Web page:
Tuesday, September 6, 2011

Of Quills, iPads and the New York Times

The other day I opened up my print copy of the New York Times (yes, I still rely on that ancient form of technology: The printed newspaper.) I couldn’t help but notice the article on the front page, above the fold: Grading the Digital School: In Classroom of Future, Stagnant Scores. The piece described how the drive to digitize classrooms has not led to improved student scores, as measured by current standardized tests. Its perspective, in part, mostly challenged the prevailing philosophy that educational technology will result in increased student achievement. As I read it, I couldn’t help but think that all this is beside the point.

It isn’t that using iPads and Google Docs will necessarily make our students smarter. For better or worse, we live in an increasingly electronic world. The screen of tomorrow will define how we will interface with our environment; just as ink and paper defined how previous generations interacted with their universe. What we as educators need to do is grasp how the ubiquity of digital technology is shaping the way our students learn how to live in their future. We need to redefine our paradigms and expectations so that we can help them be prepared for tomorrow.

Indulge me as I look backwards: This is something I wrote nine months ago:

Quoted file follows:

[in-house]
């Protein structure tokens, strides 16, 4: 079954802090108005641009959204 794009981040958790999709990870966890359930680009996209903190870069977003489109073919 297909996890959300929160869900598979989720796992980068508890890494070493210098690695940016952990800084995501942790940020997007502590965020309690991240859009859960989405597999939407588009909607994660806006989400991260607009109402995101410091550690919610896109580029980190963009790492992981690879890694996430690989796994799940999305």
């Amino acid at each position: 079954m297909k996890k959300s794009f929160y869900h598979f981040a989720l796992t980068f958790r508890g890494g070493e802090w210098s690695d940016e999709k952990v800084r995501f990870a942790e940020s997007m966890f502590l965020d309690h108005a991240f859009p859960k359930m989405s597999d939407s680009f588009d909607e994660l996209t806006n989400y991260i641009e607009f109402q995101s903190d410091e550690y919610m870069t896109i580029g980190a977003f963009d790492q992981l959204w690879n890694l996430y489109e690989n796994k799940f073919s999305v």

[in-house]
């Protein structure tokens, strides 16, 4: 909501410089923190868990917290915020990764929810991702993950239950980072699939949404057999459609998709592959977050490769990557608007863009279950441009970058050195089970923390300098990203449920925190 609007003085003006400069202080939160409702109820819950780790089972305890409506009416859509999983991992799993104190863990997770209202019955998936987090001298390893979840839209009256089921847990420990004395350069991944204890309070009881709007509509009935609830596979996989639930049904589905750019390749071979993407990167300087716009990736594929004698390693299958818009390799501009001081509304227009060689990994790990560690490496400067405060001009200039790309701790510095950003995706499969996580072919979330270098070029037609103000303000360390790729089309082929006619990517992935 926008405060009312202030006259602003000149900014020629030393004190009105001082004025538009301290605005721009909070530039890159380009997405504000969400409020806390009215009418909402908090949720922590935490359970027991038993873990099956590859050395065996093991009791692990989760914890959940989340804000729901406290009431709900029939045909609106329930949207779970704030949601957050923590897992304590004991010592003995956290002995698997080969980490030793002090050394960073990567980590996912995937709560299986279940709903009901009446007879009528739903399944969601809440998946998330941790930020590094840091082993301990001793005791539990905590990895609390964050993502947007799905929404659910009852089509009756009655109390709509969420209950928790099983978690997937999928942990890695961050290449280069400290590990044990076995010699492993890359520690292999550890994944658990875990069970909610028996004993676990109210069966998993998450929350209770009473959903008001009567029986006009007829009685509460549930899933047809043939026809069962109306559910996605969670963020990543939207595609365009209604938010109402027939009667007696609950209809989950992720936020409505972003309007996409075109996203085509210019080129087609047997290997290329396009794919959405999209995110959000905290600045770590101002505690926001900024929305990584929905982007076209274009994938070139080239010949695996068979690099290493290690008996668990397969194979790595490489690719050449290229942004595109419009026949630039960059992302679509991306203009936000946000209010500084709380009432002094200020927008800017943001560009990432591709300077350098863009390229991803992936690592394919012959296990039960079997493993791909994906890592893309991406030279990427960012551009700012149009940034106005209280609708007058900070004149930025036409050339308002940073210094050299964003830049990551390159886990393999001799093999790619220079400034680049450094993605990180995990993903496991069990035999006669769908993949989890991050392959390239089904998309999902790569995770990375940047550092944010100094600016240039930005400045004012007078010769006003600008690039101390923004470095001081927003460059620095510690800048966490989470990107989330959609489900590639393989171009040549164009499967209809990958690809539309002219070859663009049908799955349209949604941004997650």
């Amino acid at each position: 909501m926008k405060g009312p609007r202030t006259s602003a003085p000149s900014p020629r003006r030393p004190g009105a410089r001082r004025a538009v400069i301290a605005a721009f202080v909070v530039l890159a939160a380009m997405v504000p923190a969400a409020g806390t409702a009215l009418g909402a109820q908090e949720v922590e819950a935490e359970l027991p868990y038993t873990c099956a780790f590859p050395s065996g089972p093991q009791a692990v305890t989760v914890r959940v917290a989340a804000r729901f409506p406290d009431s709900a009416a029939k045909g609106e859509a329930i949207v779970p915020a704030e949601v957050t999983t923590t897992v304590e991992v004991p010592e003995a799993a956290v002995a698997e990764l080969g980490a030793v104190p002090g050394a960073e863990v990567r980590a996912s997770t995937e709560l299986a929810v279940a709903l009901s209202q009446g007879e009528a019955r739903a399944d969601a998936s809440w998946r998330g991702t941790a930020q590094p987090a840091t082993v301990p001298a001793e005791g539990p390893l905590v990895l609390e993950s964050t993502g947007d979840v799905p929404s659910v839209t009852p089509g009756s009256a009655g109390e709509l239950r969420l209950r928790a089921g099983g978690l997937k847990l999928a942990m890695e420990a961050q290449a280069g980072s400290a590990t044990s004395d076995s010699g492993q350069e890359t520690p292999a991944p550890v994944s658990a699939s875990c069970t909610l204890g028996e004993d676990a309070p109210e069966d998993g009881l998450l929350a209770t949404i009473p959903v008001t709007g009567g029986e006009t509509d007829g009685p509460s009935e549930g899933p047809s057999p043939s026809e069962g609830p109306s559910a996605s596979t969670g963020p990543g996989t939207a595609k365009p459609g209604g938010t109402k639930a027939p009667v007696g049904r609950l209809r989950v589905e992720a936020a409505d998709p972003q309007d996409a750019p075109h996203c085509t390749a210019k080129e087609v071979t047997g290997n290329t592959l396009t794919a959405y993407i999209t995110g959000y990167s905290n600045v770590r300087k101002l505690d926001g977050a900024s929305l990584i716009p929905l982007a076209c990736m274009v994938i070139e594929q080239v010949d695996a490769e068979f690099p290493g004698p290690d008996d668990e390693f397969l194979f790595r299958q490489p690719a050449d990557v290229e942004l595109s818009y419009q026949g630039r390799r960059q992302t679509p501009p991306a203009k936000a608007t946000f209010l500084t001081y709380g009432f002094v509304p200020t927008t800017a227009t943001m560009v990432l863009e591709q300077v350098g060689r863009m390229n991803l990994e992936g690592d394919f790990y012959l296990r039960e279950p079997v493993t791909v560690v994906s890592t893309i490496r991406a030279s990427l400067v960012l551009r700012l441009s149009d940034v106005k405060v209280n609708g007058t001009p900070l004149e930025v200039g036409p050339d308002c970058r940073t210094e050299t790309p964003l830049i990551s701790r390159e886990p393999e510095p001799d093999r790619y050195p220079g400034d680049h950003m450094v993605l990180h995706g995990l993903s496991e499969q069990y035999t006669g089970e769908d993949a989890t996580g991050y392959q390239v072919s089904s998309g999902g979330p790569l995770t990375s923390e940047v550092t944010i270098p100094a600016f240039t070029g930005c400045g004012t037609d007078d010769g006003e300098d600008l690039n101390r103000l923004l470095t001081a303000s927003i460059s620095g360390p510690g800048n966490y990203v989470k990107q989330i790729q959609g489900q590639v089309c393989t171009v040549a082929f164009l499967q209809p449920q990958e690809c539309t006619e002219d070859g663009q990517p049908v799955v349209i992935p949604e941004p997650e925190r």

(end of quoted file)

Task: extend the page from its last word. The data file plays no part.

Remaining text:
Technology is not meant to be the end, but to be the means. Technology is a tool to engage our students. Web 2.0 has introduced us to new ways of creating and defining community. Just as the chalk board created new ways to create relationships between the student and the teacher and the nature of education itself, the digital universe we are entering is opening up new doors that will lead to a different learning and teaching reality. It is incumbent upon us to grasp this new type of chalk, and start writing on the virtual chalk board.

I wrote the above words as part of a homework assignment for my just completed education technology certificate course. I called this, at the time, my edtech “mission statement”. I still believe it. My understanding of the ramifications of using education technology in the Jewish classroom has deepened as I’ve learned how these tools can be used. More importantly, I believe more than ever that ultimately all of these programs and applications are merely aides to help us achieve a final goal – creating a Jewish future.

Yes we have no choice but to embrace this digital universe - but not blindly. We need to be critical consumers, analyzing whether this gadget or that program will serve our needs. Will using a smartphone help our students learn to chant Torah? How? Will creating a VoiceThread effectively teach our students what the Amida is all about? What would be a more effective way to learn about midrash: Through bibliodrama or Animoto? We need to define our goals, and then determine the best way to reach them.

Yes, I believe now, more than ever, that 21st century technology is a means to an end. But I also am mindful that the words of Torah are written on animal skin using a bird’s feather and ink made of gallnuts. They can be just as meaningful on that ancient form of technology as they are on my iPad screen. It doesn’t matter how I let those words touch me; its that they do. And that’s the point.